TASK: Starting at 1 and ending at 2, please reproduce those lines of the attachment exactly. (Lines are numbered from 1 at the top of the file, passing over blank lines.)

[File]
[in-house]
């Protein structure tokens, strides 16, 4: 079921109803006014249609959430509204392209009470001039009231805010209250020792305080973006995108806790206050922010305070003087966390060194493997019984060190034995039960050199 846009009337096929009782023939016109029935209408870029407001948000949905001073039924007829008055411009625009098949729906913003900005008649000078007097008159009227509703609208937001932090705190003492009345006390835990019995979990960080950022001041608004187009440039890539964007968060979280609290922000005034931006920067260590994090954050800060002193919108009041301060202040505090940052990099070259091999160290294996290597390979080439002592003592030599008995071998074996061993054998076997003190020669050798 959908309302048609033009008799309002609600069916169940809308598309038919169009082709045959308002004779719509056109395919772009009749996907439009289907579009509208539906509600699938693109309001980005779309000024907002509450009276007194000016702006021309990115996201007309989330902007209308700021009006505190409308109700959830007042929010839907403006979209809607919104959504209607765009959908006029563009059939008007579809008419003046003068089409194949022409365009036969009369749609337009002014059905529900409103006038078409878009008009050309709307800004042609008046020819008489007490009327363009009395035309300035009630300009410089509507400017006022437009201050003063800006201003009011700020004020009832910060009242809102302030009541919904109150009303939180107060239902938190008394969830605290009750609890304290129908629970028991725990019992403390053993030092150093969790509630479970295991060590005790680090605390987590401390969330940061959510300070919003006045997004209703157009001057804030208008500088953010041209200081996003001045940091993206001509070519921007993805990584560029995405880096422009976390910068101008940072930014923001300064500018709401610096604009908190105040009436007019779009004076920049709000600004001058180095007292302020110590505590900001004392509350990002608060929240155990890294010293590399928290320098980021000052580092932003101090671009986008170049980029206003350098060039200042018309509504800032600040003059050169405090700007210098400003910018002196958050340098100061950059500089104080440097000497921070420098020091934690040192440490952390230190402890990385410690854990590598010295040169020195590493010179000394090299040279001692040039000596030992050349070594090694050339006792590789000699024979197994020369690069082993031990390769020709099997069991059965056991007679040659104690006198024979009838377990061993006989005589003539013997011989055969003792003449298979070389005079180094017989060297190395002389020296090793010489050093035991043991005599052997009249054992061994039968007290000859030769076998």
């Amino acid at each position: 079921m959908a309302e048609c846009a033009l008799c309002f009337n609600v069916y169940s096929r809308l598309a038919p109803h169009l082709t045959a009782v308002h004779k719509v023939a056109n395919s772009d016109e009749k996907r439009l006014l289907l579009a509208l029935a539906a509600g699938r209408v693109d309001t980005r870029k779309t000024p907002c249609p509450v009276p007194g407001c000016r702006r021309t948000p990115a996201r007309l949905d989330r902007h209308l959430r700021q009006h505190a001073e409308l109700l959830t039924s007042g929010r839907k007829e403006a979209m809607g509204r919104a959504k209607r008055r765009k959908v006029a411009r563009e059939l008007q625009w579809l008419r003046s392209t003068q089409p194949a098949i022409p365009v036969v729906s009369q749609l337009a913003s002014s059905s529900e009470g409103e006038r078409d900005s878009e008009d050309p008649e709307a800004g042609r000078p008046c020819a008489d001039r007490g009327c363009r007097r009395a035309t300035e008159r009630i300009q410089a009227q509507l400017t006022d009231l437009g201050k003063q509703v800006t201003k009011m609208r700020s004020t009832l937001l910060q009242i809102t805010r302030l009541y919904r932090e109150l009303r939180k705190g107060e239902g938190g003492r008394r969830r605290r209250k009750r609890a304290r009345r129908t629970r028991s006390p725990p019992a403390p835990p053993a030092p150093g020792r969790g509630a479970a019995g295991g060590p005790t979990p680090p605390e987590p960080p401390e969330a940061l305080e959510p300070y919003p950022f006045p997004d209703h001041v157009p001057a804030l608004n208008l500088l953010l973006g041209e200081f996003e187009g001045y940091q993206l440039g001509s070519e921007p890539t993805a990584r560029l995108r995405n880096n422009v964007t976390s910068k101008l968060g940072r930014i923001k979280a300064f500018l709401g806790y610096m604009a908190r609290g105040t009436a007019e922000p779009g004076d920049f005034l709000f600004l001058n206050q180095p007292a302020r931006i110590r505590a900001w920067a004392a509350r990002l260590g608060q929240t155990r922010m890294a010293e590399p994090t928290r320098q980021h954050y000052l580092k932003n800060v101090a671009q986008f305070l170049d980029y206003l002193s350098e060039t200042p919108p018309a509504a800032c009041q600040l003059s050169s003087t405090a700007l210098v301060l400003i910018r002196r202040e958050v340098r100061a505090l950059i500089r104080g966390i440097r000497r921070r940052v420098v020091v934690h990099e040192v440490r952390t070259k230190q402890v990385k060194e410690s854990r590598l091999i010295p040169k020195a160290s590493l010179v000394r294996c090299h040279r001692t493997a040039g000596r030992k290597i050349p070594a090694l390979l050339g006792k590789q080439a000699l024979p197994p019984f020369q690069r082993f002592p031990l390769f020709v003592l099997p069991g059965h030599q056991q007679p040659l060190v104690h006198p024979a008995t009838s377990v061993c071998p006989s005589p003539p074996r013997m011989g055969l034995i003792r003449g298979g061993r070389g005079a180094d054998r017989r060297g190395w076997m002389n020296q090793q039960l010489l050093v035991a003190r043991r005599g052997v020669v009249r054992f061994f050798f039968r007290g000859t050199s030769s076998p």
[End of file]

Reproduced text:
[in-house]
């Protein structure tokens, strides 16, 4: 079921109803006014249609959430509204392209009470001039009231805010209250020792305080973006995108806790206050922010305070003087966390060194493997019984060190034995039960050199 846009009337096929009782023939016109029935209408870029407001948000949905001073039924007829008055411009625009098949729906913003900005008649000078007097008159009227509703609208937001932090705190003492009345006390835990019995979990960080950022001041608004187009440039890539964007968060979280609290922000005034931006920067260590994090954050800060002193919108009041301060202040505090940052990099070259091999160290294996290597390979080439002592003592030599008995071998074996061993054998076997003190020669050798 959908309302048609033009008799309002609600069916169940809308598309038919169009082709045959308002004779719509056109395919772009009749996907439009289907579009509208539906509600699938693109309001980005779309000024907002509450009276007194000016702006021309990115996201007309989330902007209308700021009006505190409308109700959830007042929010839907403006979209809607919104959504209607765009959908006029563009059939008007579809008419003046003068089409194949022409365009036969009369749609337009002014059905529900409103006038078409878009008009050309709307800004042609008046020819008489007490009327363009009395035309300035009630300009410089509507400017006022437009201050003063800006201003009011700020004020009832910060009242809102302030009541919904109150009303939180107060239902938190008394969830605290009750609890304290129908629970028991725990019992403390053993030092150093969790509630479970295991060590005790680090605390987590401390969330940061959510300070919003006045997004209703157009001057804030208008500088953010041209200081996003001045940091993206001509070519921007993805990584560029995405880096422009976390910068101008940072930014923001300064500018709401610096604009908190105040009436007019779009004076920049709000600004001058180095007292302020110590505590900001004392509350990002608060929240155990890294010293590399928290320098980021000052580092932003101090671009986008170049980029206003350098060039200042018309509504800032600040003059050169405090700007210098400003910018002196958050340098100061950059500089104080440097000497921070420098020091934690040192440490952390230190402890990385410690854990590598010295040169020195590493010179000394090299040279001692040039000596030992050349070594090694050339006792590789000699024979197994020369690069082993031990390769020709099997069991059965056991007679040659104690006198024979009838377990061993006989005589003539013997011989055969003792003449298979070389005079180094017989060297190395002389020296090793010489050093035991043991005599052997009249054992061994039968007290000859030769076998």